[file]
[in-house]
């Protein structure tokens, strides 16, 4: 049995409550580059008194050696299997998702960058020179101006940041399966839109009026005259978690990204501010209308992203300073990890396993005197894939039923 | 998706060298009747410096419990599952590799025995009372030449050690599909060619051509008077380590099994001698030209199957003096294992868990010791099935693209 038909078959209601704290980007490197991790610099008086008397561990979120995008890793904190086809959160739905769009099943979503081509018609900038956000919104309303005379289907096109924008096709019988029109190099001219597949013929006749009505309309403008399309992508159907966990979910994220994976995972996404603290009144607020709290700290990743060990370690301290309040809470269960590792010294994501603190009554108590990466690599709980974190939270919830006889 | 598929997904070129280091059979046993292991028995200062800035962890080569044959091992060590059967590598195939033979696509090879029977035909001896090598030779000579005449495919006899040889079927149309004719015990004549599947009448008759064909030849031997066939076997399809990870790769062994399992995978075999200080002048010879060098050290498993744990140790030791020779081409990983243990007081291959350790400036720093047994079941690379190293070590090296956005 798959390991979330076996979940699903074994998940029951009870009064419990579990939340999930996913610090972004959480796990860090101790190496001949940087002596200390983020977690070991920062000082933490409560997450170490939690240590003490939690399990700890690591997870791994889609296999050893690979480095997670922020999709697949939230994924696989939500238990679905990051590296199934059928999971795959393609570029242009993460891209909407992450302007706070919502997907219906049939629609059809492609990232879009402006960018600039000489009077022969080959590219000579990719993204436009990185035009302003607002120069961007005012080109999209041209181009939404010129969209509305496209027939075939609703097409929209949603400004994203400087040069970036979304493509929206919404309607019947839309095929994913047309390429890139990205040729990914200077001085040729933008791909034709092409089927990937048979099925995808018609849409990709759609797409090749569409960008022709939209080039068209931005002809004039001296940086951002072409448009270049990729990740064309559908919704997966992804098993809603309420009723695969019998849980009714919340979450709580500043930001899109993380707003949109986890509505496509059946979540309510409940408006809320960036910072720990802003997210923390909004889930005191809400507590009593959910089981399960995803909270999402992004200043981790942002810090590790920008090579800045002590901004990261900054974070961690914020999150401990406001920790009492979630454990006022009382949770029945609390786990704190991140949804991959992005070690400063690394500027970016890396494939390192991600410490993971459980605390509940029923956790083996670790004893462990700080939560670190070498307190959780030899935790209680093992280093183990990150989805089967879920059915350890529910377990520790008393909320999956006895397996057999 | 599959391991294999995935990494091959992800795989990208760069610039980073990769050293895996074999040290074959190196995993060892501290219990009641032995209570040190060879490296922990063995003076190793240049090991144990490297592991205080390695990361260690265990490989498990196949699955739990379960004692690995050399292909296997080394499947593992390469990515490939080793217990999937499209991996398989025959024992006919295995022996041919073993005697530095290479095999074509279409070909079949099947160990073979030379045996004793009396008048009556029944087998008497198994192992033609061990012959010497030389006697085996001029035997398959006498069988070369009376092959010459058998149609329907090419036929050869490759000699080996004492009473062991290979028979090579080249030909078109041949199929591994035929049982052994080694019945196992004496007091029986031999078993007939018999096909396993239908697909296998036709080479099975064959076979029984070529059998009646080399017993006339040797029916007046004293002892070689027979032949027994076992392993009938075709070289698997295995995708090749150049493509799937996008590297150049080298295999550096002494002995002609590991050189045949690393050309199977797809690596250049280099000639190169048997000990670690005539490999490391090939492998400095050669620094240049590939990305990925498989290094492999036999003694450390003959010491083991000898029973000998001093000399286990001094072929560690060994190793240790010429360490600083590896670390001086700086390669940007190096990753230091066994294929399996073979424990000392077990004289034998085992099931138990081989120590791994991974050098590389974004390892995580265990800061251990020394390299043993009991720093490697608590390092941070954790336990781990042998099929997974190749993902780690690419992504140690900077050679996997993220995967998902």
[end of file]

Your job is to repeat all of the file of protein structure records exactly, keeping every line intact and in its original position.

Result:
[in-house]
């Protein structure tokens, strides 16, 4: 049995409550580059008194050696299997998702960058020179101006940041399966839109009026005259978690990204501010209308992203300073990890396993005197894939039923 | 998706060298009747410096419990599952590799025995009372030449050690599909060619051509008077380590099994001698030209199957003096294992868990010791099935693209 038909078959209601704290980007490197991790610099008086008397561990979120995008890793904190086809959160739905769009099943979503081509018609900038956000919104309303005379289907096109924008096709019988029109190099001219597949013929006749009505309309403008399309992508159907966990979910994220994976995972996404603290009144607020709290700290990743060990370690301290309040809470269960590792010294994501603190009554108590990466690599709980974190939270919830006889 | 598929997904070129280091059979046993292991028995200062800035962890080569044959091992060590059967590598195939033979696509090879029977035909001896090598030779000579005449495919006899040889079927149309004719015990004549599947009448008759064909030849031997066939076997399809990870790769062994399992995978075999200080002048010879060098050290498993744990140790030791020779081409990983243990007081291959350790400036720093047994079941690379190293070590090296956005 798959390991979330076996979940699903074994998940029951009870009064419990579990939340999930996913610090972004959480796990860090101790190496001949940087002596200390983020977690070991920062000082933490409560997450170490939690240590003490939690399990700890690591997870791994889609296999050893690979480095997670922020999709697949939230994924696989939500238990679905990051590296199934059928999971795959393609570029242009993460891209909407992450302007706070919502997907219906049939629609059809492609990232879009402006960018600039000489009077022969080959590219000579990719993204436009990185035009302003607002120069961007005012080109999209041209181009939404010129969209509305496209027939075939609703097409929209949603400004994203400087040069970036979304493509929206919404309607019947839309095929994913047309390429890139990205040729990914200077001085040729933008791909034709092409089927990937048979099925995808018609849409990709759609797409090749569409960008022709939209080039068209931005002809004039001296940086951002072409448009270049990729990740064309559908919704997966992804098993809603309420009723695969019998849980009714919340979450709580500043930001899109993380707003949109986890509505496509059946979540309510409940408006809320960036910072720990802003997210923390909004889930005191809400507590009593959910089981399960995803909270999402992004200043981790942002810090590790920008090579800045002590901004990261900054974070961690914020999150401990406001920790009492979630454990006022009382949770029945609390786990704190991140949804991959992005070690400063690394500027970016890396494939390192991600410490993971459980605390509940029923956790083996670790004893462990700080939560670190070498307190959780030899935790209680093992280093183990990150989805089967879920059915350890529910377990520790008393909320999956006895397996057999 | 599959391991294999995935990494091959992800795989990208760069610039980073990769050293895996074999040290074959190196995993060892501290219990009641032995209570040190060879490296922990063995003076190793240049090991144990490297592991205080390695990361260690265990490989498990196949699955739990379960004692690995050399292909296997080394499947593992390469990515490939080793217990999937499209991996398989025959024992006919295995022996041919073993005697530095290479095999074509279409070909079949099947160990073979030379045996004793009396008048009556029944087998008497198994192992033609061990012959010497030389006697085996001029035997398959006498069988070369009376092959010459058998149609329907090419036929050869490759000699080996004492009473062991290979028979090579080249030909078109041949199929591994035929049982052994080694019945196992004496007091029986031999078993007939018999096909396993239908697909296998036709080479099975064959076979029984070529059998009646080399017993006339040797029916007046004293002892070689027979032949027994076992392993009938075709070289698997295995995708090749150049493509799937996008590297150049080298295999550096002494002995002609590991050189045949690393050309199977797809690596250049280099000639190169048997000990670690005539490999490391090939492998400095050669620094240049590939990305990925498989290094492999036999003694450390003959010491083991000898029973000998001093000399286990001094072929560690060994190793240790010429360490600083590896670390001086700086390669940007190096990753230091066994294929399996073979424990000392077990004289034998085992099931138990081989120590791994991974050098590389974004390892995580265990800061251990020394390299043993009991720093490697608590390092941070954790336990781990042998099929997974190749993902780690690419992504140690900077050679996997993220995967998902």